For many people, the first image that springs to mind when they think of the Spanish coastline is that of the crowded beaches of popular tourist resorts such as Benidorm, or the more built-up areas of the vacation island of Mallorca.
But some stretches of Spain’s 7,880-kilometer coastline have been spared by the decades of rampant development spurred on by both mass tourism and property speculation. It is these remnant areas that Greenpeace warns could be the target of a possible new “golden age of property” in Spain.
In a new report looking at coastal development in the country from 1987 to 2011, the environmental group has identified 53 areas it believes are the most “desirable” for builders, calling for greater protection for these housing-free zones before the bulldozers roll in. The Balearic and Canary Islands are included, and no province is spared, although the list is heavily weighted towards the country’s south and east.
We have to look at these areas really closely and treat them with care Pilar Marcos, Greenpeace
The areas selected by Greenpeace as being most at risk all share several features in common. They are stretches of coast that border protected areas, have good road links and are easy to access. They also enjoy either only limited environmental protection or no safeguards at all.
“We have to look at these areas really closely and treat them with care,” says Pilar Marcos, who is heading Greenpeace’s “Protección a toda costa” (Protection at any cost) campaign, which aims to boost the environmental safeguards for those areas it believes are under threat.
Among the group’s demands is that at-risk coastal areas currently managed via the European Union’s Natura 2000 environment protection network be reclassified as protected spaces as per Spanish law. This would see them be subject to more stringent environmental safeguards.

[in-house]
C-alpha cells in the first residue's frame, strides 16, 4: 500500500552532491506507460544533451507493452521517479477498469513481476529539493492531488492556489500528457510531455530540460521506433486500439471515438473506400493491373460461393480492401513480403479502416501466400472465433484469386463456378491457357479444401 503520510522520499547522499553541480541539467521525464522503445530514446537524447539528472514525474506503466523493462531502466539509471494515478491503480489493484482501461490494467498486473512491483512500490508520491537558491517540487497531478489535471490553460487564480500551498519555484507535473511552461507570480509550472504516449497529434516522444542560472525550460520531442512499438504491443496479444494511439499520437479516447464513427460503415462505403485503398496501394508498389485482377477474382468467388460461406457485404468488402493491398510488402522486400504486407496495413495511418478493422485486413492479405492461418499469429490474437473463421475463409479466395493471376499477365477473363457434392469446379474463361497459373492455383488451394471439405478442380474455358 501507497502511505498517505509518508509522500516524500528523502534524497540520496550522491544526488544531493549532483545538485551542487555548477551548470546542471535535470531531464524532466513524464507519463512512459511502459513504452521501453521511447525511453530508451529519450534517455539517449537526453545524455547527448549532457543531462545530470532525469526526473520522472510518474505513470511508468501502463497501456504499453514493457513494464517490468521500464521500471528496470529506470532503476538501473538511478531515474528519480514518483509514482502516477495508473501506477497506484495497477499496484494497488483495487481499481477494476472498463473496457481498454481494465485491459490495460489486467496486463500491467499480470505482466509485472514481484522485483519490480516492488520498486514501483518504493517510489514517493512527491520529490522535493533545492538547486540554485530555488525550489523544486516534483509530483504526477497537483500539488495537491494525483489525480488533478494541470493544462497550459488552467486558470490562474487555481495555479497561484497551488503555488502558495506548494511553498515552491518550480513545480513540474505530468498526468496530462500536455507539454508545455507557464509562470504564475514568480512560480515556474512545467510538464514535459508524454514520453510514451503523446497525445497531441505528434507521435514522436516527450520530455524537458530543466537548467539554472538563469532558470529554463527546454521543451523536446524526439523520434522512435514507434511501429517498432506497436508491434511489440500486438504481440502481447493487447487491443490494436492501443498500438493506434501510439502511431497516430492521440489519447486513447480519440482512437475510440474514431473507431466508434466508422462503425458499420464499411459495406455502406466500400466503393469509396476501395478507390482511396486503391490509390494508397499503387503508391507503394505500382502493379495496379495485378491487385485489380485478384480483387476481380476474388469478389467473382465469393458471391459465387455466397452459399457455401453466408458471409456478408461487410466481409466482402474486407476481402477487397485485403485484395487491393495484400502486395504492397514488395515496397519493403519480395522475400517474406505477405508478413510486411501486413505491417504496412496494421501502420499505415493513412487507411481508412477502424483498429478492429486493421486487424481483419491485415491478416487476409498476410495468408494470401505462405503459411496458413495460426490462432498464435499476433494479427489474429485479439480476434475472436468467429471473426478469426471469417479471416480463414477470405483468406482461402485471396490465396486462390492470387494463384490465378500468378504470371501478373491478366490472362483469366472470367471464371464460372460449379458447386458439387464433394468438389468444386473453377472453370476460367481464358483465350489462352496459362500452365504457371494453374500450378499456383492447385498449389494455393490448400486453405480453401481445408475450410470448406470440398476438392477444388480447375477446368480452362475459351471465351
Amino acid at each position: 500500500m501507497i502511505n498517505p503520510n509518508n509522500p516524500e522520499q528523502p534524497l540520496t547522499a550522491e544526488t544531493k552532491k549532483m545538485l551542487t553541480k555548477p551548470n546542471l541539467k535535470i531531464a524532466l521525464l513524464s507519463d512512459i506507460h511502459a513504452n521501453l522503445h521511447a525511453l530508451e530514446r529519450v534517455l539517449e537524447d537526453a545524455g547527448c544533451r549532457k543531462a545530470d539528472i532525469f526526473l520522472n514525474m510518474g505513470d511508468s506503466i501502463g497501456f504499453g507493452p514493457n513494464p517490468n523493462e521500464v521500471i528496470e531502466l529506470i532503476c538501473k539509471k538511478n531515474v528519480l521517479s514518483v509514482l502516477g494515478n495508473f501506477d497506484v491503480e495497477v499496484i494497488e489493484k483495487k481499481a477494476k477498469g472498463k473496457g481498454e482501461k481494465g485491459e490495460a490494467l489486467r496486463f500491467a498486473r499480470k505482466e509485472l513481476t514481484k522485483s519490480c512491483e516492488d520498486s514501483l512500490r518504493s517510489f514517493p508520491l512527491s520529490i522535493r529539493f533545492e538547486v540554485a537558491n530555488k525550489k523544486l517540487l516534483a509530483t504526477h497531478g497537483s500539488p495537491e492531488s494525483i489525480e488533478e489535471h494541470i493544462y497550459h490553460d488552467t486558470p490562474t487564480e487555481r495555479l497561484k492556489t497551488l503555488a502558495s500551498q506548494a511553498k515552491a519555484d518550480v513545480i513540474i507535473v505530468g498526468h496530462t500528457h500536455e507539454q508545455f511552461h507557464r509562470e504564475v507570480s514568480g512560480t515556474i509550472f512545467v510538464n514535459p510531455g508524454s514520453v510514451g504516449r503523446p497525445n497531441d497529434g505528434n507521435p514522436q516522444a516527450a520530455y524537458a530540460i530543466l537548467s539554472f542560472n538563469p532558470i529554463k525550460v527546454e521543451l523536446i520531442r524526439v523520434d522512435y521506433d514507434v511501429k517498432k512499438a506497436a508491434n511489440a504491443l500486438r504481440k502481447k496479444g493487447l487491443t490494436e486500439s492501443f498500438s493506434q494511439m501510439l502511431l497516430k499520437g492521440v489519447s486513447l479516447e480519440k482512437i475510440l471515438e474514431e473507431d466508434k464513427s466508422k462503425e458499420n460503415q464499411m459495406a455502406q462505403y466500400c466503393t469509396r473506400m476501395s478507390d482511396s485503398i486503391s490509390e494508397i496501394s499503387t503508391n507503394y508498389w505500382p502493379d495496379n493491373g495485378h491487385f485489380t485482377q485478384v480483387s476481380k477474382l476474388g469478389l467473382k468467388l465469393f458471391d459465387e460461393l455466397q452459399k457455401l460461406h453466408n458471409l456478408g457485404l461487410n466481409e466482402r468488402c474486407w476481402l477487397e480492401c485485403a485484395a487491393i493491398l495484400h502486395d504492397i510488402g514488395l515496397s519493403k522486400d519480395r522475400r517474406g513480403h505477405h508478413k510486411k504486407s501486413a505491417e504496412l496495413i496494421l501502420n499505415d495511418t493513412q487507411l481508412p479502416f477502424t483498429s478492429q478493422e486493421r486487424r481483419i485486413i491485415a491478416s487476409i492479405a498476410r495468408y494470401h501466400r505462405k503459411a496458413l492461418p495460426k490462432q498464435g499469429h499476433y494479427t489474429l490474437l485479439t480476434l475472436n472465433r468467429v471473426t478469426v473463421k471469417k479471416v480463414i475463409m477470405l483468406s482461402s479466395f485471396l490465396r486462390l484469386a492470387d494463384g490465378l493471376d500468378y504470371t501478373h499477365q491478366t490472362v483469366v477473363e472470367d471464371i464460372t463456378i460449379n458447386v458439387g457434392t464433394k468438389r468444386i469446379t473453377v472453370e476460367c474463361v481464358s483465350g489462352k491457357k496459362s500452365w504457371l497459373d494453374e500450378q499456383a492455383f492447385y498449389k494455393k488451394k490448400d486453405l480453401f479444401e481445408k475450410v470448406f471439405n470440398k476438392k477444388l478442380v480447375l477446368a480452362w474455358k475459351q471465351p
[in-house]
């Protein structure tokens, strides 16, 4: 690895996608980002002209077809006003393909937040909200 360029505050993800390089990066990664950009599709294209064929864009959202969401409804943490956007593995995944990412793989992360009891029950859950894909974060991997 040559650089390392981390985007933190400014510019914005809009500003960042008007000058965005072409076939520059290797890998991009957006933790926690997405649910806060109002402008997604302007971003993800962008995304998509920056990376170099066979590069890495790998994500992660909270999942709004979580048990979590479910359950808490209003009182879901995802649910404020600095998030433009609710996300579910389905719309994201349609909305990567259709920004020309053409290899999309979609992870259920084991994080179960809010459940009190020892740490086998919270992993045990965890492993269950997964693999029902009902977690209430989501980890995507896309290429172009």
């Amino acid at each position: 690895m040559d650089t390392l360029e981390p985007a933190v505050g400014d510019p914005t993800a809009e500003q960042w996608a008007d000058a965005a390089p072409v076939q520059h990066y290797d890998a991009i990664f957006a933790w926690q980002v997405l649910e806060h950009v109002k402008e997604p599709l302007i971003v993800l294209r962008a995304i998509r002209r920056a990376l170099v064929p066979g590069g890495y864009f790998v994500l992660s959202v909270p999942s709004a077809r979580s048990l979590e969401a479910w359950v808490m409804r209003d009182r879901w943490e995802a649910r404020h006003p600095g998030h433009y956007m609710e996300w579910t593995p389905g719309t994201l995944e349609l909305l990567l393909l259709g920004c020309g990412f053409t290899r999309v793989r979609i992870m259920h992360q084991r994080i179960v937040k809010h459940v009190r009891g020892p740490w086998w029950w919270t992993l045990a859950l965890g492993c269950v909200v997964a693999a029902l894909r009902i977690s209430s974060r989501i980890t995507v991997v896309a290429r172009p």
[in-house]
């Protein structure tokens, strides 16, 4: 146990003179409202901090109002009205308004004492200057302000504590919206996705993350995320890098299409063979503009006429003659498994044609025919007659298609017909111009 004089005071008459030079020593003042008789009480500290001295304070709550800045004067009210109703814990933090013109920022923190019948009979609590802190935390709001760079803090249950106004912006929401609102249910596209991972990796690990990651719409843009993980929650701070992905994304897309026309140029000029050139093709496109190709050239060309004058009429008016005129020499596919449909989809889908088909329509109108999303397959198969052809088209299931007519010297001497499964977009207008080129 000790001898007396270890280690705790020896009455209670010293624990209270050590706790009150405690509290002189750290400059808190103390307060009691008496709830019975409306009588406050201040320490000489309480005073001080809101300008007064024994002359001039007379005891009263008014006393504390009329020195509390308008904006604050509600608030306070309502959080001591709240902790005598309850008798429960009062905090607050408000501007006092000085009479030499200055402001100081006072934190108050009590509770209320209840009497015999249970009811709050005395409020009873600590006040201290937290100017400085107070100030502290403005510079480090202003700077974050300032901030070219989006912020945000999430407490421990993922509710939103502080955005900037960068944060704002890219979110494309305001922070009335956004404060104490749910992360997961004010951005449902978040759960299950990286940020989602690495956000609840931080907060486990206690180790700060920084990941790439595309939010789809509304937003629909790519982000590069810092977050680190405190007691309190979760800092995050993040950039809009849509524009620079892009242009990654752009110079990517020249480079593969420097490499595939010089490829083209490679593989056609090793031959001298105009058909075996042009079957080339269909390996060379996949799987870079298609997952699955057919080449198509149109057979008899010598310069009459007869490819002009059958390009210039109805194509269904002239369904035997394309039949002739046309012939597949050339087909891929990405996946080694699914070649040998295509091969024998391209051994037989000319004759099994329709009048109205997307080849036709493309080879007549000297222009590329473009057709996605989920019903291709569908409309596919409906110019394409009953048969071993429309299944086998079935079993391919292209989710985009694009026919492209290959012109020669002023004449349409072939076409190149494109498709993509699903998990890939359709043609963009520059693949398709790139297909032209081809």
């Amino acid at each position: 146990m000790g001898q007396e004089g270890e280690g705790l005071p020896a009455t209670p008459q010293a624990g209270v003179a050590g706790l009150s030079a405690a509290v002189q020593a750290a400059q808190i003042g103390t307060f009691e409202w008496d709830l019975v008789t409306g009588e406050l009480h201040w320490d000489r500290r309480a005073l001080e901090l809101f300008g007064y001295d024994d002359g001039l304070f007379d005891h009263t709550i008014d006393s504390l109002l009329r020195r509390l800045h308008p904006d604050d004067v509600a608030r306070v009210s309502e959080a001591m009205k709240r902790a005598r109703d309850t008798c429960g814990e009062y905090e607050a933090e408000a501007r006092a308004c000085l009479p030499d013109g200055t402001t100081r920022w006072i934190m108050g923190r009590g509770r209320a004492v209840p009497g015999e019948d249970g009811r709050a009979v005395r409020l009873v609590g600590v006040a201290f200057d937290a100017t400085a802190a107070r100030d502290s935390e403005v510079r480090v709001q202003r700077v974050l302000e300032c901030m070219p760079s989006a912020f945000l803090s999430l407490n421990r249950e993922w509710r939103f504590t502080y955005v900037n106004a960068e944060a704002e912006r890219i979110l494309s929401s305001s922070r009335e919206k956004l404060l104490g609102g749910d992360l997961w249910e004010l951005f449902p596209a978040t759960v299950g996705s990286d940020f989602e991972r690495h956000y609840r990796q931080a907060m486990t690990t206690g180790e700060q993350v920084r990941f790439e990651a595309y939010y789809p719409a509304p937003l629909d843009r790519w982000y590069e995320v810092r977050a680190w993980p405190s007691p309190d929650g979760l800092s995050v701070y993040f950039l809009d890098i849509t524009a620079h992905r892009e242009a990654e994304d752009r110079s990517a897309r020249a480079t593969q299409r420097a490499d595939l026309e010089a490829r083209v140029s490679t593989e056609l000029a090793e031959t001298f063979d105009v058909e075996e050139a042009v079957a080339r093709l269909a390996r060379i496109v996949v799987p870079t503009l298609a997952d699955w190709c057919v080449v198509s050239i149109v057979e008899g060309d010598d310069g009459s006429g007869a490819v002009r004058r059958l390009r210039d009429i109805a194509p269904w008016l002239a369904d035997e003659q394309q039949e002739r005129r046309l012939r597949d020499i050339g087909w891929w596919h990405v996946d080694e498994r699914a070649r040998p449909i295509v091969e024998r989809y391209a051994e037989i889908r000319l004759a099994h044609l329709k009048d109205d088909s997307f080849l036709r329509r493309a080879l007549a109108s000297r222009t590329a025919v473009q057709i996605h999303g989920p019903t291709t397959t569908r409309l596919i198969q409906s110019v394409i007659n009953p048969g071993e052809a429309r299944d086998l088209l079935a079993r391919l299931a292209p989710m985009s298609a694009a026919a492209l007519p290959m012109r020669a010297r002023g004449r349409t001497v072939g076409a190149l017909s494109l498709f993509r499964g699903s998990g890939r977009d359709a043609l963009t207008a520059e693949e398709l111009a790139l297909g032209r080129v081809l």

The new Greenpeace report identifies the Andalusian provinces of Cádiz and Málaga as the greatest victims of frontline coastal overdevelopment. It notes that areas including the coastal stretches encompassing Chipiona-Sanlúcar and Barbate-Zahara in Cádiz, as well as Vélez-Málaga in Malaga, are among the five most-at-risk zones in terms of future development.
In the hugely popular province of Alicante, Vila Joiosa makes the Greenpeace list, while in Valencia province, the area around Denia – popular as a beach destination for people from Madrid – is included. The environmental group also highlights the Ebro Delta area in Catalonia as being at risk.
In the Balearics, the interior of the island of Formentera and the southwest of Ibiza are included. Seven zones in the Canary Islands are considered under threat including the north of Gran Canaria, while at the other end of the country, the Galician areas of Boiro and Finisterre have been put on the watchlist.
The Greenpeace study, based on an investigation of 21,000 land plots nationwide, also shows that 31.8% of publicly owned land in Spain has been built on. In terms of the 10 kilometers closest to the coast, Barcelona province heads the rankings with 31.7% of public land in that zone having been developed. In second-placed Alicante that figure is 21.9% while in Malaga it is 20.5%.
Huelva province, in Andalusia, has the most protected coastline with a total of 61.5%, while Tenerife is second with 59.7% and Las Palmas is next with 51.6%.
English version by George Mills.